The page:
“One was the stadium rebuild which disconnected the fans from the club for a while which was unfortunate, there’s nothing the club could have done about that, but the killing off of the active support which was largely done by the previous regime at the FFA should go down in history as one of the most shameful episodes of the sport in this country.
“That was our point of difference. They were our most rabid customers if you’d like and we killed it.
“A little bit of help from the mainstream media which we were unable or unwilling to resist at the time and actually say ‘well we might have one or two troublemakers, but you know what? our fans are the best in the country in any code’ which they were and are.
“We didn’t stick up for them and the result is they’ve walked away and I don’t blame a lot of them.”
Threats of point deduction saw the Wanderers forced to relocate active support seats and effectively disband the RBB in a matchday capacity in 2018 after a number of warnings from the FFA regarding anti-social activity.
Pressure makes diamonds, though, and clubs will certainly need to come up with a few gems to trigger resurgent interest in Australia’s national league and regain the atmosphere of the mid-2010’s.
“We’re now at the point where we need to try and coax them back and I keep hearing about ‘what can we do, can we negotiate with these fans?’” Hill said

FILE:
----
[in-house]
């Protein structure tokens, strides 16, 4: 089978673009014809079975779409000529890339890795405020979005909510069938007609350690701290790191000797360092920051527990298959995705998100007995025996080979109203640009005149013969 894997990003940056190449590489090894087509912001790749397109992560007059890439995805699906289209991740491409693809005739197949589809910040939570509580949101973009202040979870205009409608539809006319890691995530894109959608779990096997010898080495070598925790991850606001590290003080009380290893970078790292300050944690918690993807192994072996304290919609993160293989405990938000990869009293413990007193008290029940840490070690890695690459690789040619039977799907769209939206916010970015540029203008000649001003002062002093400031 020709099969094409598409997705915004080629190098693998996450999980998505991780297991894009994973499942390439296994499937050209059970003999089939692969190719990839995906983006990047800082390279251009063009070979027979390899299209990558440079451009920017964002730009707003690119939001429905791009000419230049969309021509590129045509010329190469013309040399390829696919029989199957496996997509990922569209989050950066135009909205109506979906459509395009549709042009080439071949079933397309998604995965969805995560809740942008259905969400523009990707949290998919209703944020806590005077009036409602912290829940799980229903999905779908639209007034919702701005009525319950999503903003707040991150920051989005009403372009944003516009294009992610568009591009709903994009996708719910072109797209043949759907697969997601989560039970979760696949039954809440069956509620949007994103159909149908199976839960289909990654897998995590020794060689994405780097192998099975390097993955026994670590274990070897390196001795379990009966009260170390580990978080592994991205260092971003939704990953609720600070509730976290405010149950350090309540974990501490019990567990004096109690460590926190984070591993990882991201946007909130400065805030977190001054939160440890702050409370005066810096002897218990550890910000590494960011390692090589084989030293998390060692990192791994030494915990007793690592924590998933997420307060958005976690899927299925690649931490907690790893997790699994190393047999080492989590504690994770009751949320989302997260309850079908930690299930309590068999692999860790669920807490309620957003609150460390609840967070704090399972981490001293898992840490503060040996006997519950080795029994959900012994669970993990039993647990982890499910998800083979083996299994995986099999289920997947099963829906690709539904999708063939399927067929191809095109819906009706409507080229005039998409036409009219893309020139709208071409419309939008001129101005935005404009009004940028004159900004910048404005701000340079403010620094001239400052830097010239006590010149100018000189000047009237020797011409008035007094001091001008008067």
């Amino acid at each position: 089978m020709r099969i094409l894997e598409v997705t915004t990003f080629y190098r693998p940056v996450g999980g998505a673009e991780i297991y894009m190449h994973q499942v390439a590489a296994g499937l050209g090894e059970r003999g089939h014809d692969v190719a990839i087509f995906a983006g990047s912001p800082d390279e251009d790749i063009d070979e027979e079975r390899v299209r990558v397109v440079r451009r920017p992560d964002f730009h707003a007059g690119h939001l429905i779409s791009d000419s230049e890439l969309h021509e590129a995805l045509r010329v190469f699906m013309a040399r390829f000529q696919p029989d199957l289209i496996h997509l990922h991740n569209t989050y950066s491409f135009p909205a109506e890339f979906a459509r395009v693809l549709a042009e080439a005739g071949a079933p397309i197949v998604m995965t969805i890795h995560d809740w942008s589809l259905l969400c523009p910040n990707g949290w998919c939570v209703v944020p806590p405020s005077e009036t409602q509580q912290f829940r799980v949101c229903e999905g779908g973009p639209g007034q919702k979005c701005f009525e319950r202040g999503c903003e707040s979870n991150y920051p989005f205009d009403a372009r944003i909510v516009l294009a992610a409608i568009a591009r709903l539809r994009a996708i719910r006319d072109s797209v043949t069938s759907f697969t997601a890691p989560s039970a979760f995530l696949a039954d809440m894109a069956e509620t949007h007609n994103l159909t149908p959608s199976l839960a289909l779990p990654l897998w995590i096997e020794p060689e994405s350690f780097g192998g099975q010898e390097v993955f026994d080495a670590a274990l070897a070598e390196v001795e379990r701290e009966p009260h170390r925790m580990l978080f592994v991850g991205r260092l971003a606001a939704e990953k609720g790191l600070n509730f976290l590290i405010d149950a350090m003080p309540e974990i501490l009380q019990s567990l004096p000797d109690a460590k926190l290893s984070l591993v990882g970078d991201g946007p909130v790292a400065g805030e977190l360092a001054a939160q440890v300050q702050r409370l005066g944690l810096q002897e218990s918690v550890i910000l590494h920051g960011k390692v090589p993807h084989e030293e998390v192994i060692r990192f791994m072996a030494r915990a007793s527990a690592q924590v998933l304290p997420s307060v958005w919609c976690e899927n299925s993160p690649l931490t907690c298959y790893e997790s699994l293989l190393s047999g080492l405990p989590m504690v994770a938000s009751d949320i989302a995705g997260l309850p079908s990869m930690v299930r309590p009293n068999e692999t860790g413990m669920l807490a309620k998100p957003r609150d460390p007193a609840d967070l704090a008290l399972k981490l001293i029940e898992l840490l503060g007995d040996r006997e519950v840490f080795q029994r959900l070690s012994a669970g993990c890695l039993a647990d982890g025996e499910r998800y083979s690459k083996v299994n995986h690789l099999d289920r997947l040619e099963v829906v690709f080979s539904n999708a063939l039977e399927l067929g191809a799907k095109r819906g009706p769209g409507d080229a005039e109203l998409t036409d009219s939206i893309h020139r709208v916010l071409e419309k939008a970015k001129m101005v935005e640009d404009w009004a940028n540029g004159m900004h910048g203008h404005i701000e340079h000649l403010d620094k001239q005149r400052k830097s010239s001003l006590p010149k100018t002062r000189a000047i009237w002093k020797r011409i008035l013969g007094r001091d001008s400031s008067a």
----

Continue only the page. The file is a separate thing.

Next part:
“No, you don’t negotiate with supporters, you set in place conditions where they want to return and that’s up to the clubs. They’ve got to make that connection again with supporters and say not only do we want you, we need you, you’re the most important people in our club.
“The clubs have to become not only sustainable but thriving entities that have big supporter bases that in turn through their money, drive the development of those clubs and the league.
“I think we have all our arguments at the moment completely the wrong way around.
“We obsess over quality, coaches, player development and I’m not saying those things aren’t important, they are, but the fundamental basis of professional football is you’ve got to have fans to support it because if you don’t, it’s not going to work.
“The question should be ‘how’s my team doing?’
“That’s the question we don’t ask enough of.”